Wednesday, June 24, 2009

Starting at the Start

Nils Folke Anderson:
Shall we start with how we started?

Molly Stevens:
Yes. I think it started first with the possibility of a show.
Then we had to come up with an idea.

Right, we met to talk in the park. It was a sunny day and we had sandwiches and lots of people were hanging out. We had a great, fun conversation without ever settling into a specific concept of what we wanted to do, but just arrived at many points of commonality, common interests, artists we both liked, and a general sense that it would be interesting to see where the conversation would lead in terms of a show.., and that the concept would form as a conversation, like THAT conversation; unfold easily and over time. Or not necessarily easily, but progressively, across time and space.

But there was Le Corbusier. You had told me about how the architect once derided European cities because they didn't follow a rational, formal plan.

I have the quote right here.
Man walks in a straight line because he has a goal and knows where he is going […]. The pack-donkey meanders along, meditates a little in his scatter brained and distracted fashion, he zigzags in order to avoid the large stones, or to ease the climb, or to gain a little shade; he takes the line of least resistance. […] The Pack-Donkey’s Way is responsible for the plan of every continental city; including Paris, unfortunately.

Le Corbusier, The City of Tomorrow and Its Planning, 1929

I had just read an essay by Catherine Ingraham, from her "Burdens of Linearity" and had read the quote there. As someone who admires both Le Corbusier and donkeys it immediately struck me as interesting terrain.

Tangent: The interest in Le Corbusier is in the purity of form? The interest in donkeys is obvious.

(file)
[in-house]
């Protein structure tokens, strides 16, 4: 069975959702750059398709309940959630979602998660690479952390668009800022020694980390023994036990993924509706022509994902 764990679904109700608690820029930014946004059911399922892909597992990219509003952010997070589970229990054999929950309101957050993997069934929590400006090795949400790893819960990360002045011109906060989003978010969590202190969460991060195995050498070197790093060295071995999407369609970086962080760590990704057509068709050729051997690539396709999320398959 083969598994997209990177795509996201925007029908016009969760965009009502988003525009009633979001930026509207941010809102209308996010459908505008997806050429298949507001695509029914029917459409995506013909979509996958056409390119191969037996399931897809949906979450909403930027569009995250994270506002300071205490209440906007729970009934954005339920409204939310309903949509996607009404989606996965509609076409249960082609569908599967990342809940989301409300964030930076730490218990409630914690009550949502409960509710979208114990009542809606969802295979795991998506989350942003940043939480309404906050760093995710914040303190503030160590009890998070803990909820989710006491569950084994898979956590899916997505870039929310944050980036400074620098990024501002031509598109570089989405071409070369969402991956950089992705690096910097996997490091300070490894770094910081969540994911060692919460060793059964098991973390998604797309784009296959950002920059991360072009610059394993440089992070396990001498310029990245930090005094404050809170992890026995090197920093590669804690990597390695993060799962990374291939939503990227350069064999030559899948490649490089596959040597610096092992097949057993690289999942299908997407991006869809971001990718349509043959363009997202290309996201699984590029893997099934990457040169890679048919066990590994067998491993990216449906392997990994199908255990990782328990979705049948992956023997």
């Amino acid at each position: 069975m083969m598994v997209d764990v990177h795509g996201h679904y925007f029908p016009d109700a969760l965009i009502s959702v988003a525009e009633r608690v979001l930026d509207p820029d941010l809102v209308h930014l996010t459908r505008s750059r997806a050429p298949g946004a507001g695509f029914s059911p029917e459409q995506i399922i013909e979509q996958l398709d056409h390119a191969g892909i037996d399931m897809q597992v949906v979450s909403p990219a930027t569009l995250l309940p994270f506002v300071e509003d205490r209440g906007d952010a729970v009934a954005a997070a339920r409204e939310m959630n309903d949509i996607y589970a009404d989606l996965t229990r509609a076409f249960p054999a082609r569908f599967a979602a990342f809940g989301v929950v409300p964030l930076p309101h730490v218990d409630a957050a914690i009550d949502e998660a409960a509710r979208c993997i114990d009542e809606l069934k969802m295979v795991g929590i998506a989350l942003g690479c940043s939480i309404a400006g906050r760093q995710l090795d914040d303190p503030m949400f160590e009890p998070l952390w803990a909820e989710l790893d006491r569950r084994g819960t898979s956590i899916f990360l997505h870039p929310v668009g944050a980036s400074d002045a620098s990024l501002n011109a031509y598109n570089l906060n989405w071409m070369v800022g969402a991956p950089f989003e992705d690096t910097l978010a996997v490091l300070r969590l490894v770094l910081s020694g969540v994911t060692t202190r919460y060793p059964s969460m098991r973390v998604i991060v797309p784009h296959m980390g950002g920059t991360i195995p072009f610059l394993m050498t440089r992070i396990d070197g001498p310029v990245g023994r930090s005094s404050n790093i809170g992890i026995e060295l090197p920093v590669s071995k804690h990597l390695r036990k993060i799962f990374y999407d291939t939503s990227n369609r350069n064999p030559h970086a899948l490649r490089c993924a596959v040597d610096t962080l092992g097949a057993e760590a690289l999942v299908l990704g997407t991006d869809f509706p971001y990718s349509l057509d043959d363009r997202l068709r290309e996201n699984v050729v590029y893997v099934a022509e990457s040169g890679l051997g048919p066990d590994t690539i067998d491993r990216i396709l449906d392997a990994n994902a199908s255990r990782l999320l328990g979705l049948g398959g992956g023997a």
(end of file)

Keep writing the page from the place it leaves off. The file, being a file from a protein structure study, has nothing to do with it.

The interest is from various encounters with his work, the buildings, the writings etc. For example, there's a book called Chromophobia in which Le Corbusier is taken to task for helping proliferate a love for pure white in architecture, and he's quoted from an early diary entry when he's traveling in Greece, talking about the beauty of white marble columns, but what he's observing in the quote, it turns out, is the light on the columns, and this complicates the "purity" idea. He's appreciating white as a reflective surface.

So I guess my interest is partly in the dissonance between the treatment I often encounter of his work and my own experience of it.

You mean, it's treated as...

NFA: pure, ideal, utopian, Modern, but he's constantly bumping into the messy world.

Right. For example, that Chapel in Ronchamp is pretty much kookie, not rectilinear. Although I’m certain he was aware that he was breaking away from his early convictions with this and other later work.


That said, if I were to put it in a sentence, I'd say the show will emerge from conversation, in a pack-donkey-like way. Also, I'm personally interested in artwork that emerges in this way too. That is, through process, through a certain surrender of rational, linear thought.

Definitely, feeling one's way along.

At the same time, I think it's important that the show include “rectilinearity” as a possible outcome of feeling one's way.

Exactly, and also as a means to feel one's way.

(Image: The chapel of Notre Dame du Haut, designed by Le Corbusier, 1955.)

Wednesday, June 17, 2009

Donkey Trail

Straight from the Donkey's mouth:
I've been on this path for a while now, with these sacks on my back. This morning I tripped on a rock. So I’ll just stop in front of this one right here. Come to think of it, if I go this way, it’s still up. Nice roses. Ouch.
Donkey Trail: an exhibition being developed by Nils Folke Anderson and Molly Stevens, opening May 2010 at Slag Gallery in New York. Maturing until then right here at the Donkey Trail blog and on Art on My Mind.